Dog-Safe Garden Pest Control

Wednesday, September 18th, 2019

Certain plants (info follows) can help curb insects that become annoying (mosquitoes, anyone?) Some may even be helpful against ticks. We aren’t saying any of these will guarantee your dog is safe from fleas, ticks, etc. but they help. In combination with our selected products, we think this approach is worth consideration.

 

Of course, the area you live in and the activities your dog participates in are game changers. Monica’s dog is a rescue with ‘issues’, and tends to hang out at home, in his backyard, or walks in the neighborhood. One of Jody’s dogs walks in wooded areas from time to time and is in another part of the country. Every situation is unique, so the exposure to fleas, ticks et al can mean different solutions for different dogs.

 

However, we try to keep to natural products where possible and these items are what we found helpful for the backyard.

 

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Beneficial Nematodes provide natural pest control that’s safe for people and pets. Kills fleas, grubs and more. We like this brand because a) it works! and b) they ship in an insulated box with some ice to ensure quality. This amount if for about 400 square feet, so it’s good value.

 

 

 

Food Grade Diatomaceous Earth (DM) helps against slugs, fleas, ticks and more. The key is to use it every time it rains because it will get washed away otherwise. We sprinkle it on and under any outdoor plants that attract slugs (our Hosta is proof that we have slugs because the leaves have holes from them, but also proof the DM works because the leaves are untouched after using DM) Also under trees, bushes and around the perimeter of the yard. The idea is to include it in shaded areas since ticks seems to prefer those.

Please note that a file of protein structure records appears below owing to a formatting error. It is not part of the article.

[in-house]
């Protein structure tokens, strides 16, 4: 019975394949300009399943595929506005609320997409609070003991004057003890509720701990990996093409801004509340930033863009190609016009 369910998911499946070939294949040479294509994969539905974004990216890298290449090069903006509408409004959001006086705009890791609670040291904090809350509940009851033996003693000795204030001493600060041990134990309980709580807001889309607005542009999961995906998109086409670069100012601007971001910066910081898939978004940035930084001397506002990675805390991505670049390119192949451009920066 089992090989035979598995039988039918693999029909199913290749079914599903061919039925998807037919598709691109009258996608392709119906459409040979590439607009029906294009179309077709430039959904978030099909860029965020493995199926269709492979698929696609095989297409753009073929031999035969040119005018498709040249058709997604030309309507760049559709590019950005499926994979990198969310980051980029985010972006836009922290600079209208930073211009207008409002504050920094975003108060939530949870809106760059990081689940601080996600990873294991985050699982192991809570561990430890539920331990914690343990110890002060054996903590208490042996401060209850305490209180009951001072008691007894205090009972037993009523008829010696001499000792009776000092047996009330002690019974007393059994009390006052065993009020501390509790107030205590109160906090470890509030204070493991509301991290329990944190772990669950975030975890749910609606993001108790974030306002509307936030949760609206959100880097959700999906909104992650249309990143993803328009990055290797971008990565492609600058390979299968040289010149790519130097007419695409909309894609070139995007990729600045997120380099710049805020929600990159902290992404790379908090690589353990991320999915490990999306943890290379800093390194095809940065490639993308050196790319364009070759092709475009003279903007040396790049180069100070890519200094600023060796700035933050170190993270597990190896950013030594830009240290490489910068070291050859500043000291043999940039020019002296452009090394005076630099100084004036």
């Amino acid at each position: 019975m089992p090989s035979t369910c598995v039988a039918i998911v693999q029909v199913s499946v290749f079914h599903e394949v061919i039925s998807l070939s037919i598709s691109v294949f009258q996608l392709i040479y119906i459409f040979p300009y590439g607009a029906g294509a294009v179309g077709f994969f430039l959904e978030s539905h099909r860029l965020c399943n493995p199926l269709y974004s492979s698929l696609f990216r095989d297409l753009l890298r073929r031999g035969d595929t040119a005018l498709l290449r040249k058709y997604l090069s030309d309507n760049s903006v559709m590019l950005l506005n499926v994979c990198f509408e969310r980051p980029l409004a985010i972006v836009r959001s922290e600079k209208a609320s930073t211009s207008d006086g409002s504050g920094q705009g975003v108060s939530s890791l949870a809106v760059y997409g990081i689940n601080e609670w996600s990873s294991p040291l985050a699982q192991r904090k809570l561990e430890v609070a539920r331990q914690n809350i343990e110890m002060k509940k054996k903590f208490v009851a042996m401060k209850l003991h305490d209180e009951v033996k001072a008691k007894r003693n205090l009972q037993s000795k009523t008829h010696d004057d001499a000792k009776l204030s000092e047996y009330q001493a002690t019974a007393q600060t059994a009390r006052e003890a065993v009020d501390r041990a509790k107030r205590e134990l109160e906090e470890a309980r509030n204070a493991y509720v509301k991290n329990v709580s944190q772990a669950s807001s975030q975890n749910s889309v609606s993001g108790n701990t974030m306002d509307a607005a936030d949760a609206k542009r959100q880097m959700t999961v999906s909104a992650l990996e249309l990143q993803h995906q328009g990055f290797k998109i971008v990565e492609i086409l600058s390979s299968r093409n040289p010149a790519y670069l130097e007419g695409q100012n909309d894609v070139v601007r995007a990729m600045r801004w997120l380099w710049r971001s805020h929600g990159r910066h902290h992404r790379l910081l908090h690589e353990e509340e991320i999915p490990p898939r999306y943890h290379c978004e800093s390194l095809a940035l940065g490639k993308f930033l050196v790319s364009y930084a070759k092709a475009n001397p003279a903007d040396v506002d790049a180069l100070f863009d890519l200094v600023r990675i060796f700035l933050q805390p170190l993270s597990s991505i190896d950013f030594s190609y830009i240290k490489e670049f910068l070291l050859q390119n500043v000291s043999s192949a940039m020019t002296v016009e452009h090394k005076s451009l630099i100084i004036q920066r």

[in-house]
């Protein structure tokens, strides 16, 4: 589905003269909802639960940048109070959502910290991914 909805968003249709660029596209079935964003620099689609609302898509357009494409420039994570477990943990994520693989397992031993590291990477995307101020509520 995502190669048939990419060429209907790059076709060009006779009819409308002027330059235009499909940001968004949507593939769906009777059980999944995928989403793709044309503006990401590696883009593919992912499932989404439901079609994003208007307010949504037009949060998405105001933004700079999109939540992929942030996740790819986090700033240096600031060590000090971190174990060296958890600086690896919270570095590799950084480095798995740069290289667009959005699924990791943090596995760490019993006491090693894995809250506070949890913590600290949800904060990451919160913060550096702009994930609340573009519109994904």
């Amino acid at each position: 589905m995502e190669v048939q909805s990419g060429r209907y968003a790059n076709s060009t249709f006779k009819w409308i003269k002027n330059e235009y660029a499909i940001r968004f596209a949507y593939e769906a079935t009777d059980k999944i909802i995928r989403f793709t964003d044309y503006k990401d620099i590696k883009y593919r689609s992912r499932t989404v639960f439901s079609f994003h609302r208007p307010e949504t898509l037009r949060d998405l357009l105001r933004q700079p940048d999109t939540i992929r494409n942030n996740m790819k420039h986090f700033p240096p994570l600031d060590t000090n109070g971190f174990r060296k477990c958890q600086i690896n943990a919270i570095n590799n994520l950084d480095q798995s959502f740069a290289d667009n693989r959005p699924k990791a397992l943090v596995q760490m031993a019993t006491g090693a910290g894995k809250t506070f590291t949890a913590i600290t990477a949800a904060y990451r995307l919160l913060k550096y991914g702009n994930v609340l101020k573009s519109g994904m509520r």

Cedarcide is our very favorite product to spray all over the yard including up and into trees and bushes. It’s managed to keep a lot of pests away and while there’s no way to know if there would be a tick problem if we didn’t use it, we don’t want to find out! Neighbors have mentioned ticks and we haven’t had that issue, so we’ll just continue what we’ve been doing.

 

This is super easy product to use. Comes with a sprayer and the quart bottle is a concentrate that gets diluted with water, so it goes a long way. We spray once per month and go through two bottles (economical!) between May and Sept. Of course it depends on the size of your property.

Herbs/plants that mosquitoes don’t like:

 

Lavender, lemon balm, mint, sage, and lemon grass are usually in the ground and in planters in the yard. Small pots of rosemary are on outdoor table (no risk of dogs eating it) You may be able to find these at the local garden center, but we’ve been finding it challenging to get all the ones we’d like, so we’re looking to on-line shopping¬† since we can order before outdoor planting season.¬† We like non GMO seeds (because we use them as culinary herbs, not just pest control) like this!

 

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There are several citronella candles on the market and they can help deter mosquitoes. We like this 4-pack of candles in particular because they actually work better than others we’ve tried. They can be reused as a travel tin, so there’s no waste. We’ve brought these as gifts for backyard parties and they’re always a hit. Bug-free (or at least far fewer bugs) zones are appreciated!

 

 

 

 

These hanging plant bags are great for growing things you don’t want your dog to eat. Tomatoes as per the product description (click pic to be redirected) aren’t the biggest draw as compared to being able to plant the herbs noted above. Bonus: You can place the bags anywhere – on a fence, balcony, post, gate et al. We simply added our own potting soil and used some bags for herbs, others for flowering plants.

 

 

 

These planting bags are the perfect way to combine both flowering plants and herbs in one eye catching presentation. Once the plants have grown, the bag is invisible and simply allows for super easy maintenance of this tiny garden space.

 

 

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